Jesus—His Life and Message: The Sermon on the Mount
August 30, 2016
by Peter Amsterdam
Jesus—His Life and Message: The Sermon on the Mount
(You can read about the intent for and overview of this series in this introductory article.)
Treasure--Here or There?
The first half of Matthew chapter 6 covered having the right motivation in giving to the needy, praying, and fasting. It also included a lesson on how to pray, with the prayer Jesus taught His disciples. The latter half of the chapter focuses on our relationship to material things and possessions, as well as having the right understanding of our relationship with the Father regarding His care for us.
First, Jesus teaches the right priorities and attitudes about material possessions:
Do not lay up for yourselves treasures on earth, where moth and rust destroy and where thieves break in and steal, but lay up for yourselves treasures in heaven, where neither moth nor rust destroys and where thieves do not break in and steal. For where your treasure is, there your heart will be also. The eye is the lamp of the body. So, if your eye is healthy, your whole body will be full of light, but if your eye is bad, your whole body will be full of darkness. If then the light in you is darkness, how great is the darkness!1
In Palestine in Jesus’ time, people generally kept their valuables (goods or hard currency) in a storage place or a strongbox in their home2 or buried either beneath their floor or elsewhere.3 The wealthy also had fine clothing, which was a form of wealth. Precious metals could corrode or be stolen, moths could damage fine garments, and grain stored in barns could be eaten by rodents. With these examples, Jesus demonstrated how temporary and fleeting earthly possessions truly are; they don’t last or follow us into the life beyond.
This point was also made in the Old Testament:
Do not toil to acquire wealth; be discerning enough to desist. When your eyes light on it, it is gone, for suddenly it sprouts wings, flying like an eagle toward heaven.4 Riches do not last forever; and does a crown endure to all generations?5 There is a grievous evil that I have seen under the sun: riches were kept by their owner to his hurt, and those riches were lost in a bad venture. And he is father of a son, but he has nothing in his hand.6
Jesus directs us to focus on treasure which is imperishable and eternal, rather than that which has no value to its owners once their earthly lives are finished. I’m reminded of the joke about the rich man who asked God to allow him to bring his wealth to heaven when he died. God agreed, so the man brought a trunk full of gold. When he arrived at the pearly gates, St. Peter asked to look inside the trunk, and seeing the contents, said, “You brought pavement?”7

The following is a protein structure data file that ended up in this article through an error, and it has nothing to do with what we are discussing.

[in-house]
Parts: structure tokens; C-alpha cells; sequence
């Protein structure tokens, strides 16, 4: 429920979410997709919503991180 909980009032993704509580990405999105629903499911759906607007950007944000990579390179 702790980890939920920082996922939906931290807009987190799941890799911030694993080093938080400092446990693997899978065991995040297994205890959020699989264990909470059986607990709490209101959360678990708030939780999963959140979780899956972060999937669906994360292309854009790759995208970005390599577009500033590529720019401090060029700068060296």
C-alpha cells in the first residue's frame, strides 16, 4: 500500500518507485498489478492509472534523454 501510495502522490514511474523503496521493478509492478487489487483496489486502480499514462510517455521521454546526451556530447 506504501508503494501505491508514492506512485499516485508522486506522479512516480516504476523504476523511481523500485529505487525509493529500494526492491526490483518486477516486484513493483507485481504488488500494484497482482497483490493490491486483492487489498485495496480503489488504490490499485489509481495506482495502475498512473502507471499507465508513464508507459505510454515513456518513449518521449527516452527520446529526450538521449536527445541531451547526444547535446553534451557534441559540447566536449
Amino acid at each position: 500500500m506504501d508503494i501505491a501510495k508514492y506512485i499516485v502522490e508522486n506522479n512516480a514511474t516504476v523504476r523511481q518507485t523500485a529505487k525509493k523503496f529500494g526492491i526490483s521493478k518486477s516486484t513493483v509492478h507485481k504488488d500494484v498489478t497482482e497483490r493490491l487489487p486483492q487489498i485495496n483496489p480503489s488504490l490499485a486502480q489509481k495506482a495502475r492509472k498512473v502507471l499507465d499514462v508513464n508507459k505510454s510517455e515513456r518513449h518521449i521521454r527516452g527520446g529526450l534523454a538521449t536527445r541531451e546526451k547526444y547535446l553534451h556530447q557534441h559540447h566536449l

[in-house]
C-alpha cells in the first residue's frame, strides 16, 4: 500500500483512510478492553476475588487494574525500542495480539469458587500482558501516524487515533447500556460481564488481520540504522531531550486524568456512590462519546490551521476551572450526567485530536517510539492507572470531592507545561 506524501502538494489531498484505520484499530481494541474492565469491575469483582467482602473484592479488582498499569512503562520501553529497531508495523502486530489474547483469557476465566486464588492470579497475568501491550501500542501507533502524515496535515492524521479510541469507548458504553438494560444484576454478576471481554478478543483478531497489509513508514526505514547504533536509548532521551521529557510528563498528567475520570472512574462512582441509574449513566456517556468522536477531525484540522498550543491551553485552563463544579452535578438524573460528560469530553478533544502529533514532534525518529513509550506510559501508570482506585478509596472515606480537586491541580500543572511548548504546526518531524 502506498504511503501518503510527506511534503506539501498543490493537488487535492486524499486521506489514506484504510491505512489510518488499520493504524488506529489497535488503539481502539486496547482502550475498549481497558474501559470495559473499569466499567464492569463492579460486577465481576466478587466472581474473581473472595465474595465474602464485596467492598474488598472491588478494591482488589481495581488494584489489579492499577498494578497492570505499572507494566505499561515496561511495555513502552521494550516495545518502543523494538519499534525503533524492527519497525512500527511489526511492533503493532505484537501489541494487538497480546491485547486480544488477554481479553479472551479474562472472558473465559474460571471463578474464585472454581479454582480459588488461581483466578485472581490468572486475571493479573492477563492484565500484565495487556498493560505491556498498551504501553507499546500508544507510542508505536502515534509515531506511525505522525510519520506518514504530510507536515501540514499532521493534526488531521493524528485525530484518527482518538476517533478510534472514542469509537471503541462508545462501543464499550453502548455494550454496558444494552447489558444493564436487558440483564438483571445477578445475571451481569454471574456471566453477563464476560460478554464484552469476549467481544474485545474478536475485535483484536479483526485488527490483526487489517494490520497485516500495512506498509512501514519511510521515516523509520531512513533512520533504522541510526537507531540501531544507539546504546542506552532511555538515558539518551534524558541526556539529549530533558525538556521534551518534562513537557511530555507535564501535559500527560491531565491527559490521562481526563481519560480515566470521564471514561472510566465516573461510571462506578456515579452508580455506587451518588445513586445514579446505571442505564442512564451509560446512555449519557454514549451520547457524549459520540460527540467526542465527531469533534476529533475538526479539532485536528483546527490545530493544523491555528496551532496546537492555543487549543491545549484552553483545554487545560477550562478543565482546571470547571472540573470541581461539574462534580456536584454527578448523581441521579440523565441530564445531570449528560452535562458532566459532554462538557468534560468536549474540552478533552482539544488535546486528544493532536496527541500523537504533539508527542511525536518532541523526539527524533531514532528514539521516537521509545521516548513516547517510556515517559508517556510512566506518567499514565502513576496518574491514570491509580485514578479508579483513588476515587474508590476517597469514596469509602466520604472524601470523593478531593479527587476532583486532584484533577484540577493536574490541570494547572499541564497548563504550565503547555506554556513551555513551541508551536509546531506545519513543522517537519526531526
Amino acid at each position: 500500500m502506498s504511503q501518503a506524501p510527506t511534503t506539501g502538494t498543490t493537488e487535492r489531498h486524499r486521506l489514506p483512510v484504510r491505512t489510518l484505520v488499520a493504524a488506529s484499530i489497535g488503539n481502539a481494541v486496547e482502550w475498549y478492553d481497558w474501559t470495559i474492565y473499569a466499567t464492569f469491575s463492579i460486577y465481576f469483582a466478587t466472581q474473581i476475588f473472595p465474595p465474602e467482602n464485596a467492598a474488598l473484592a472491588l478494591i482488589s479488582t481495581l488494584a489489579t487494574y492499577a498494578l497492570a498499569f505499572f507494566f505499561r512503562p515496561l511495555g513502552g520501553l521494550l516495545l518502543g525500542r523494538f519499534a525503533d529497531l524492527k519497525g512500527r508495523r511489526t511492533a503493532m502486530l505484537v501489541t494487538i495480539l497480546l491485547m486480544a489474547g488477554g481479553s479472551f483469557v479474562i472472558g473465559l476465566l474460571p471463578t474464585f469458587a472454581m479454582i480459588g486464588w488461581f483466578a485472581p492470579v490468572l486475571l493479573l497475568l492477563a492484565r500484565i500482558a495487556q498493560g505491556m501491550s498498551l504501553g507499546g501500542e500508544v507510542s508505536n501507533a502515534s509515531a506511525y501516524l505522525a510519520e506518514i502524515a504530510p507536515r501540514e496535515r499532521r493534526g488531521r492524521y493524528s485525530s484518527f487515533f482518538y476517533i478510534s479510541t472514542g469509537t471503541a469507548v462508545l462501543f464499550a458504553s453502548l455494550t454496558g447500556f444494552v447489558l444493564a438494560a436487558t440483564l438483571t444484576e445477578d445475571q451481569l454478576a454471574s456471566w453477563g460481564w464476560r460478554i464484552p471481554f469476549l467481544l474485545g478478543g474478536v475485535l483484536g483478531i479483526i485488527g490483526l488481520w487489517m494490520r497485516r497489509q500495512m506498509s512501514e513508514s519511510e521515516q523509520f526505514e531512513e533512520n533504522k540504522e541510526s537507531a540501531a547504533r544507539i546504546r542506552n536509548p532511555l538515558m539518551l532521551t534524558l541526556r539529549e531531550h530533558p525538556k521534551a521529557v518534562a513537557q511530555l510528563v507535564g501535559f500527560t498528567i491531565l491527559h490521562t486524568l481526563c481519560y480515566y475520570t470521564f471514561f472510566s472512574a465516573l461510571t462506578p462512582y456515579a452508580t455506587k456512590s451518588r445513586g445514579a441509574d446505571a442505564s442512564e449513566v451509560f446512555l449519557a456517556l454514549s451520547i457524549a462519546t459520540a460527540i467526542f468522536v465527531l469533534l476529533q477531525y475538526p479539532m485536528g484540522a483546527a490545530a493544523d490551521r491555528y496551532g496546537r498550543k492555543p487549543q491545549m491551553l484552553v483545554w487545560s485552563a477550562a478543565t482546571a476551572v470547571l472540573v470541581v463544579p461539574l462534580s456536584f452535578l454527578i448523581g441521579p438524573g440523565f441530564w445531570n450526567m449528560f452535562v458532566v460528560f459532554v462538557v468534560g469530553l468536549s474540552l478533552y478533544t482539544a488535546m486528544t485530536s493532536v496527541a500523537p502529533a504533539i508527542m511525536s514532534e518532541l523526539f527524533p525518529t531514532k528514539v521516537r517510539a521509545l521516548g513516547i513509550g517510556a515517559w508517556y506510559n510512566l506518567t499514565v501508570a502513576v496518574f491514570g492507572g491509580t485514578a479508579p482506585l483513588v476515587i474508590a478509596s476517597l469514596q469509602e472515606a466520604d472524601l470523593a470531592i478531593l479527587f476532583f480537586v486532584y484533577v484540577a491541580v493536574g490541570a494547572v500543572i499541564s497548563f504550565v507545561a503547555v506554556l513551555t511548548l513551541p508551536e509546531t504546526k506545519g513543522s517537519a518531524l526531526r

It’s important to understand what Jesus is censuring when He tells us not to lay up treasure on earth. Let’s start by looking at what He’s not disapproving of. He is not speaking against having possessions. There is no prohibition in Scripture against private ownership. Setting aside savings for “a rainy day” is commended. Scripture praises the ants for setting aside food for the winter,8 and chastises those who don’t provide for their family.9 We’re also told to enjoy the things God has created.10 So having possessions, making provision for the future, and enjoying the gifts God has given us are not what Jesus is speaking against.11
Since we know Jesus is not saying we should not have possessions, what is He taking aim at here? Author John Stott expresses it this way:
What Jesus forbids His followers is the selfish accumulation of goods. (Do not lay up for yourselves treasures on earth); extravagant and luxurious living; the hardheartedness which does not feel the colossal need of the world’s under-privileged people; the foolish fantasy that a person’s life consists in the abundance of his possessions; and the materialism which tethers our hearts to the earth…In a word, to ‘lay up treasures on earth’ does not mean being provident (making sensible provision for the future), but being covetous (like misers who hoard and materialists who always want more). This is the real snare of which Jesus warns here.12
Jesus is not speaking against material possessions, but the love of possessions, and making the accumulation of them your focus or the source of your joy. Money is not evil, but the love of money is a root of all kinds of evil. Some people, eager for money, have wandered from the faith and pierced themselves with many griefs.13 The book of James speaks of wealth in a similar manner:
Now listen, you rich people, weep and wail because of the misery that is coming upon you. Your wealth has rotted, and moths have eaten your clothes. Your gold and silver are corroded. Their corrosion will testify against you and eat your flesh like fire. You have hoarded wealth in the last days. Look! The wages you failed to pay the work men who mowed your fields are crying out against you. The cries of the harvesters have reached the ears of the Lord Almighty. You have lived on earth in luxury and self-indulgence.14